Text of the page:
It is easy to spend over your budget at Christmas time. Whether you are spending money on presents or luxurious foods to consume, this is the time of year that we usually indulge ourselves. A little overspending is harmless, as long as it is managed well, but many people spend what they cannot afford, leading them into financial difficulty. Others cause themselves extra stress by leaving present buying to the last minute. This generally always leads to bad decision making and is the main reason for overspending choice of gift becomes more limited as we approach Christmas.

Here are some of my handy tips that will help you avoid both stress and overspending. I hope you enjoy them and please share your tips with me by commenting!

  1. I usually work out what I have to spend on gifts in November. I factor everything into my budget; what I will be spending on socialising, on the day itself and then work out what I have left (after the usual every day living costs). Knowing this figure is half of the battle because once you know this, you instantly become more aware of the cost of an individual present compared to the overall budget.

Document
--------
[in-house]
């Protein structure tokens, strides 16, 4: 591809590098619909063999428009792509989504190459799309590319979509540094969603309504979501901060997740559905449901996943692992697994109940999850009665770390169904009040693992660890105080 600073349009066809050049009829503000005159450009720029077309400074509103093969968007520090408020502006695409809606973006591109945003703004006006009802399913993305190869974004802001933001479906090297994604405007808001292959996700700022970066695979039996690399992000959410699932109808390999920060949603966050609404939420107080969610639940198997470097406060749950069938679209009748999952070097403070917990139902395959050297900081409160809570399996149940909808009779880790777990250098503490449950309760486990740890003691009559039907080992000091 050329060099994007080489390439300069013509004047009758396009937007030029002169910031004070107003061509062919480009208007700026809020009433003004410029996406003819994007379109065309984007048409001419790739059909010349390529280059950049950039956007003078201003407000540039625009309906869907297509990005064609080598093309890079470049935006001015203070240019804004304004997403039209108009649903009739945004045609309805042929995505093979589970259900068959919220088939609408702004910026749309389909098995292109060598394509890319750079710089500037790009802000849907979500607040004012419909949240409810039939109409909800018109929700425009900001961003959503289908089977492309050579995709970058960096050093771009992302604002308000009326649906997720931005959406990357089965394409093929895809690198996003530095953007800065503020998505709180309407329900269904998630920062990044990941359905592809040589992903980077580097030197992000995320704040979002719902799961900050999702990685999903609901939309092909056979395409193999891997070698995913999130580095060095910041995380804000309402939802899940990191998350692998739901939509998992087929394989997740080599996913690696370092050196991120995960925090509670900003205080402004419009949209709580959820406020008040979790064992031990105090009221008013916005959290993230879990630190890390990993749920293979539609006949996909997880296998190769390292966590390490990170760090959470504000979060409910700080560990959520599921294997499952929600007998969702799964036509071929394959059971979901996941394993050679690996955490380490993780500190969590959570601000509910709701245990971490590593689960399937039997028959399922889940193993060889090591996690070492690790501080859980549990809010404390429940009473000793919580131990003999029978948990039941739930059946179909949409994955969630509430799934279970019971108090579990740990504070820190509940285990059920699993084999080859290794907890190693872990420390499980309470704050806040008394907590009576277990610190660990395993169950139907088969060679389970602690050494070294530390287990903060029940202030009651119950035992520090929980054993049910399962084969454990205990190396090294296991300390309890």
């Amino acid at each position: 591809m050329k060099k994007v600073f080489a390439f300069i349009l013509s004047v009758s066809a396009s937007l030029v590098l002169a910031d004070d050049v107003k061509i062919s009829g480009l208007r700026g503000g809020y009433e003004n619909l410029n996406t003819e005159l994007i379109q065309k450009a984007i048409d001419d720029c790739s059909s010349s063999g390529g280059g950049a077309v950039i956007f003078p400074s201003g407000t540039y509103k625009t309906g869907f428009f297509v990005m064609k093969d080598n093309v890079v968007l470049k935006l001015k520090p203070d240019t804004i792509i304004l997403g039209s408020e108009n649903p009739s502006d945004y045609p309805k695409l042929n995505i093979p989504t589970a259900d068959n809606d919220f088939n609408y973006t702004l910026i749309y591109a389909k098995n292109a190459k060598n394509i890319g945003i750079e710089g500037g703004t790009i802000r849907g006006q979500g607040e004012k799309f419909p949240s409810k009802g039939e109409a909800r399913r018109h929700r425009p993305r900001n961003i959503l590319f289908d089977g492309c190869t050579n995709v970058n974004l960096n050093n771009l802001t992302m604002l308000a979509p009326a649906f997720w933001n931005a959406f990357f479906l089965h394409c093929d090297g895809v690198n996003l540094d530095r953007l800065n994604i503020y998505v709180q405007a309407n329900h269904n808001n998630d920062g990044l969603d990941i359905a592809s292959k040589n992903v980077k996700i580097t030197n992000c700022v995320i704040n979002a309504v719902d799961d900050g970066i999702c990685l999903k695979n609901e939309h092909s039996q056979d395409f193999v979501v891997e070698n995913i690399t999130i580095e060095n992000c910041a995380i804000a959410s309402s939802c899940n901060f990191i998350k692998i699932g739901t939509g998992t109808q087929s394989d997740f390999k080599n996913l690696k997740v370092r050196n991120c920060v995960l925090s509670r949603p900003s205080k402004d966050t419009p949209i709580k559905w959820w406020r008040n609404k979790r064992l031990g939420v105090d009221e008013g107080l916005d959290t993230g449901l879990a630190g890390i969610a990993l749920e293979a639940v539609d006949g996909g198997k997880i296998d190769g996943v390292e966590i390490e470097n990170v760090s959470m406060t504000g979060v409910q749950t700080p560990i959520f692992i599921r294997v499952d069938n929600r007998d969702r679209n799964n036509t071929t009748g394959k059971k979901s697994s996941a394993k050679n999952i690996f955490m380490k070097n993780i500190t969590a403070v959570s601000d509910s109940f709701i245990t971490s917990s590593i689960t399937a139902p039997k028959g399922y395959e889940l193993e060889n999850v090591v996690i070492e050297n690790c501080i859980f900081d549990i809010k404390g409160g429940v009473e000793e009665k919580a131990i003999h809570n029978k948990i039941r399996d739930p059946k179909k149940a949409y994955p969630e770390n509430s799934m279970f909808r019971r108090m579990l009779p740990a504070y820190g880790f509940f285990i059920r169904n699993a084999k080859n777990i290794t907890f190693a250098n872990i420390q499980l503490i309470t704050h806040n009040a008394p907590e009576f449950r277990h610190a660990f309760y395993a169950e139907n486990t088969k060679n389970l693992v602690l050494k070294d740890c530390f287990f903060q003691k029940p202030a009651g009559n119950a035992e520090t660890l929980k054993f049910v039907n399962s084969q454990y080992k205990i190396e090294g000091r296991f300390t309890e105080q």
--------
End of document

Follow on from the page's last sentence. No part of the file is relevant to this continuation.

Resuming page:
2. Write a list of everyone that I have to buy gifts for, noting down any present ideas as I go.
  3. I divide the budget by how many people I have on my list and then allocate different amounts to the different people on the list depending on how important they are to me.
  4. I also write a deadline date down on my list for doing all online shopping and finishing off in the shops. I do this because I had an undelivered item a few years ago.